Men are also victims of body-shaming. Just like women are under pressure to be perfect, fair, slim, a flawless dainty work of art, society desires men too have to keep up to the notion of the being ‘tall, dark, and handsome’. Overly pale skinned men are often called ‘girly’,  skinny guys are often cat-called and short guys are shamed with demeaning terms. This insensitivity continues to be practiced by the people in our society. These perceptions are extremely upsetting as they can just crush an individual’s self-esteem. It makes us aware that there’s something terribly wrong with our society. Alopecia or baldness is a condition where people tend to lose their hair, and it is a condition more common among males than females. Yet again, we see society’s coldness in mocking people with such conditions, and turning what is just a hair loss problem to an event that leads to the loss of self confidence. Individuals must understand that the victims of such shaming already go through a lot of insecurity and the least we can do as fellow humans is not the make them feel inferior about it.

Besides these stereotypes, men are also subject to pressure when choosing academic fields. They are expected to take up physical sciences or engineering and not social sciences. This stereoptype can be very destructive as it threatens to bar an individual from following his/her passion. His/her individual intellect is limited simply because of his gender. This harsh idea has a long term negative impact because it makes an individual less efficient in his/her work. After all, how can someone even excel in something which he/she doesn’t even like?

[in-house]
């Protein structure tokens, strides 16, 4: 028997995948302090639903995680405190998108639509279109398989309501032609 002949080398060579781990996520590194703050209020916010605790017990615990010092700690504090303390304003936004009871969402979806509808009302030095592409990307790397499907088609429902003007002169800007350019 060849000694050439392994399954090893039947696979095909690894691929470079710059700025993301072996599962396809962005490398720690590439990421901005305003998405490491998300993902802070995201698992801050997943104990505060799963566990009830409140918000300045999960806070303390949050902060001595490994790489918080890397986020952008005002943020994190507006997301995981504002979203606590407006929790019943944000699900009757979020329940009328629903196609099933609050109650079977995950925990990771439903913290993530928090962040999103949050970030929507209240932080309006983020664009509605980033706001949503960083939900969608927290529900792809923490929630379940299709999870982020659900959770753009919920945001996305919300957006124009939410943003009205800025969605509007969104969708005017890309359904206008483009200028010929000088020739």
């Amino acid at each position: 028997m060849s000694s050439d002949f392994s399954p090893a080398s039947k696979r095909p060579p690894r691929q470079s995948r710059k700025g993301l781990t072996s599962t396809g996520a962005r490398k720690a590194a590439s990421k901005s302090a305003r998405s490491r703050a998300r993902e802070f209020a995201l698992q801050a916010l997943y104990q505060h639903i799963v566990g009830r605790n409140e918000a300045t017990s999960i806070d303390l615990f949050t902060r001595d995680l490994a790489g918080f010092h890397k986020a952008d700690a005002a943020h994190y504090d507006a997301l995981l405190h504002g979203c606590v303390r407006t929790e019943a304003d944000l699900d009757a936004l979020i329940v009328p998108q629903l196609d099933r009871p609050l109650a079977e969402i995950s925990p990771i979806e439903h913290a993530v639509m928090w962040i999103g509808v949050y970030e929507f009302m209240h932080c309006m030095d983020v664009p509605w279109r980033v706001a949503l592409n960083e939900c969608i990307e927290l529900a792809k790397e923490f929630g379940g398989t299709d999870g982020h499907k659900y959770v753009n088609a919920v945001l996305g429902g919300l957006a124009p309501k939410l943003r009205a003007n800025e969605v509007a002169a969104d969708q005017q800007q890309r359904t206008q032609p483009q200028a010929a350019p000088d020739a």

Models of men who support the women in their life should be appreciated more. Geeta Phogat, was the first Indian to ever win a gold medal in wrestling, and her father believed in his daughter’s aspirations and capability at a time and place where women were looked down upon and restricted to the domestic sphere. Kalpana Chawla, the first Indian woman to go to space, also was given support and encouragement by her husband. Mary Kom’s husband Onler Kom’s willingness to let his career slide because he wanted support his wife’s endeavours to become the best boxer India made him a true model for male support. It is necessary that we recognize and hold out situations where men have believed in equality between the sexes and respected women’s choices as model instances.

Hence, gender stereotypes are evidently doing nothing other than pulling us further away from the ultimate goal which is to be happy and stand beside each other, supporting one another. To all the boys out there, it is perfectly normal to be yourself, in fact it is something which makes and defines you. As a matter of fact not only a man or woman, every soul deserves love and above all respect. Men who respect and encourage women while maintaining their own choices without hindrances from stereotypes are the ones we need more of.

Picture Courtesy- Ted Talks